Thursday, 31 December 2009
Rejecting any formal narrative, The Hurt Locker instead focuses on the last few days of rotation for a bomb disposal unit in Baghdad. Jeremy Renner's Staff Sergeant William James is drafted to the team after their previous commanding officer perishes in a preventable explosion. James' instinctive, adrenalised style agitates the reeling team, previously used to cautious book plays. His drive is puzzling through the improvised explosive devices by hand, neutralising the threat at source rather than retreating for a controlled detonation. He wants to beat the bomb makers by undoing their work. The defusals are fraught affairs, jets relentlessly scream overhead, and any civilian gawker could easily be a plain clothes sniper. James keeps his team deep in the danger zone, confident his grandstanding deconstructions will defer interference. This apparent thrill-seeking is underscored by some rigid emotional ethics. James is a father, and seeks to protect, sublimating his feelings for his estranged family by forming a rapid connection with a cheeky street vendor. Unlike many of his colleagues, James sees the Iraqis around him as people, rather than troublesome aliens. This isn't the entirety of why he does what he does, James takes an almost sexual pleasure in locking horns and thwarting detonations, but it is part of the make-up that pushes him on.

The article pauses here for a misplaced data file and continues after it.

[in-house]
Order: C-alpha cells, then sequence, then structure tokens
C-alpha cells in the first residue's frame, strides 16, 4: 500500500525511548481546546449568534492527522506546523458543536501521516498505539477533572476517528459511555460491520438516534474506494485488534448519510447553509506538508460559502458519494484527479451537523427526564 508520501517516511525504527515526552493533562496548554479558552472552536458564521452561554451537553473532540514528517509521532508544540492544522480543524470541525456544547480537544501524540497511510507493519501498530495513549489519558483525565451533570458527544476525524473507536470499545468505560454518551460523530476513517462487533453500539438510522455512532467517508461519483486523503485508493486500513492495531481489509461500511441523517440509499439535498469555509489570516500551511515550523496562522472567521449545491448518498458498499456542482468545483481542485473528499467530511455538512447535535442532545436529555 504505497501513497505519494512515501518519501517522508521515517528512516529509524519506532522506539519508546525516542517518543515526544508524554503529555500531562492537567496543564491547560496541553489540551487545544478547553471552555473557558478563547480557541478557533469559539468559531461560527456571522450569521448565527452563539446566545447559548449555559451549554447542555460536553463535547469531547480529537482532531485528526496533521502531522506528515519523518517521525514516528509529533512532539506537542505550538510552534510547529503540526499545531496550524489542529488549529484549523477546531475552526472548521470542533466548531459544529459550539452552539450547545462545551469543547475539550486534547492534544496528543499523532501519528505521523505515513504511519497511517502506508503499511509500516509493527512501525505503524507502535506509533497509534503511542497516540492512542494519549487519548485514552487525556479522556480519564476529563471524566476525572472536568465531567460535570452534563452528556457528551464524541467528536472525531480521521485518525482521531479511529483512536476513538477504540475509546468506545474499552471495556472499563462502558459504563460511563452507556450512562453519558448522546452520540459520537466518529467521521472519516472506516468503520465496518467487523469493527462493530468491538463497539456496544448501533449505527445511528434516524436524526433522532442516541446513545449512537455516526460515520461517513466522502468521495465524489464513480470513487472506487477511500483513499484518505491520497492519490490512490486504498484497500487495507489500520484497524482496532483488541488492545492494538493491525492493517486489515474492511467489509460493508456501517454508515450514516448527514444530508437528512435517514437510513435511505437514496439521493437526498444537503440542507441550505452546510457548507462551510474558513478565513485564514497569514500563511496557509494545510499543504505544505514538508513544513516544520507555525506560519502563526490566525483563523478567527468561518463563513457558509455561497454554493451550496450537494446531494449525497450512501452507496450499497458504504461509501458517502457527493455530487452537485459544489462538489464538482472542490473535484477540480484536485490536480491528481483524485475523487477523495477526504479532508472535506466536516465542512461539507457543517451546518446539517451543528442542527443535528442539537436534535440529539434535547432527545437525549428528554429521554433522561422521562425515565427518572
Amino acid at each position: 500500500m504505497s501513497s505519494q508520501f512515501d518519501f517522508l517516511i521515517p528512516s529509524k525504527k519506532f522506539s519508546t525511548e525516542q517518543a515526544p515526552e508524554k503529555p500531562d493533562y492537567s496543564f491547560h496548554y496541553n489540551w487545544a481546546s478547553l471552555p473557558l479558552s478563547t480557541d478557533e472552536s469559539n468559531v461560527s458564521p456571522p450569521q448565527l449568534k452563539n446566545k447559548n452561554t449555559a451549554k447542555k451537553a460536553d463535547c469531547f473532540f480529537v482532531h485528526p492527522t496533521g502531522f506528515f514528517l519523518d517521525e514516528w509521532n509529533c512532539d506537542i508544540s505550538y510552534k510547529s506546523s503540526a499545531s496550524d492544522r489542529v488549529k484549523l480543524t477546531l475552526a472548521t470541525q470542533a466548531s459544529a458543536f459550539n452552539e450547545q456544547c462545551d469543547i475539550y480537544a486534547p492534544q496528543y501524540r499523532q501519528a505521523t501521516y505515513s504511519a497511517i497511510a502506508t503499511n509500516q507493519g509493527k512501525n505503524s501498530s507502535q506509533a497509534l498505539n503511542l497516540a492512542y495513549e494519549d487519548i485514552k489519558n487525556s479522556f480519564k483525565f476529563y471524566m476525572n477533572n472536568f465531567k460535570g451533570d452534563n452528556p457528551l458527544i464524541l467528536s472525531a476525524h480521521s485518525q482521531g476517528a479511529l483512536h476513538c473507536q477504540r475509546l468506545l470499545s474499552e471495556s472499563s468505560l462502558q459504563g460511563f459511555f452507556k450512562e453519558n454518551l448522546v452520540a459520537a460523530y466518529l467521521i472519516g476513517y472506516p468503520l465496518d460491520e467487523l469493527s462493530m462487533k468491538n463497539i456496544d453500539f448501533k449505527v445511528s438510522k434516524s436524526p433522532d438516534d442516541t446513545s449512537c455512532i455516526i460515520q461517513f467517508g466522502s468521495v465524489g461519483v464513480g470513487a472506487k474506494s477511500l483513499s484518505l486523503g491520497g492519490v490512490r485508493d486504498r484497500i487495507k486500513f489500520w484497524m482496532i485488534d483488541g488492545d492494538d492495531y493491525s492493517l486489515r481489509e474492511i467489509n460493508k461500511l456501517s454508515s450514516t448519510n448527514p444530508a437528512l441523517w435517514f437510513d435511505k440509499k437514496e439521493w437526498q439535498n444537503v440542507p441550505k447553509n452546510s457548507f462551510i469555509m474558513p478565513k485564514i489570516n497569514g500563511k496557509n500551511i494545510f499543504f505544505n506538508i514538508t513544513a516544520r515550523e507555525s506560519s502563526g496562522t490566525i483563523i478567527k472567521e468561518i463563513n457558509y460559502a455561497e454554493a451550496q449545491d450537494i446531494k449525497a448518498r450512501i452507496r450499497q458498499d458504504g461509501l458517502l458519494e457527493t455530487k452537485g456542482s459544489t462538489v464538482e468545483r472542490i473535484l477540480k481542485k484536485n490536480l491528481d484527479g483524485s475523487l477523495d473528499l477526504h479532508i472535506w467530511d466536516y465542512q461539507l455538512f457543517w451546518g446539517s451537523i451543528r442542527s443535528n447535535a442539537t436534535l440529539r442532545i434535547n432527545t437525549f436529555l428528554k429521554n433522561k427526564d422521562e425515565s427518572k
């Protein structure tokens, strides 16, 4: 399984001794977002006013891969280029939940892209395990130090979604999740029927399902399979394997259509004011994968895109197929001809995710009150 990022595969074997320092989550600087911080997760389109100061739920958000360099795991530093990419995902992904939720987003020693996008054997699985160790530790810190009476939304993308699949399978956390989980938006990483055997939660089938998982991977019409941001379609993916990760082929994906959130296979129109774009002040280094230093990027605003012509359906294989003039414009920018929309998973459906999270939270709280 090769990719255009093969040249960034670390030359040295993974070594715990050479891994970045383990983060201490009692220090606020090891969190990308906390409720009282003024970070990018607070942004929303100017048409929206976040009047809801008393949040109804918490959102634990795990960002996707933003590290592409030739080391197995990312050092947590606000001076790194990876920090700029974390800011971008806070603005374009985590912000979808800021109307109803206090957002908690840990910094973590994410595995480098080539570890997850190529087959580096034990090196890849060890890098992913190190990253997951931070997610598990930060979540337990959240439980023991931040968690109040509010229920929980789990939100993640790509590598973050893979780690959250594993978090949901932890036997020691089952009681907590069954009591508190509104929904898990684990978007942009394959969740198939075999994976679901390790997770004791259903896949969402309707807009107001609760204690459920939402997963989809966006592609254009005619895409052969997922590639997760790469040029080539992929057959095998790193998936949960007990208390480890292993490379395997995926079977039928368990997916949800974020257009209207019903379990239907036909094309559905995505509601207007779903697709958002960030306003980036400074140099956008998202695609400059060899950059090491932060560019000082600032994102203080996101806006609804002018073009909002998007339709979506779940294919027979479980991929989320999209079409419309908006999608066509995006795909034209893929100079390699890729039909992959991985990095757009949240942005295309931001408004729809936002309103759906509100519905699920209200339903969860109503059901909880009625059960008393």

Wednesday, 30 December 2009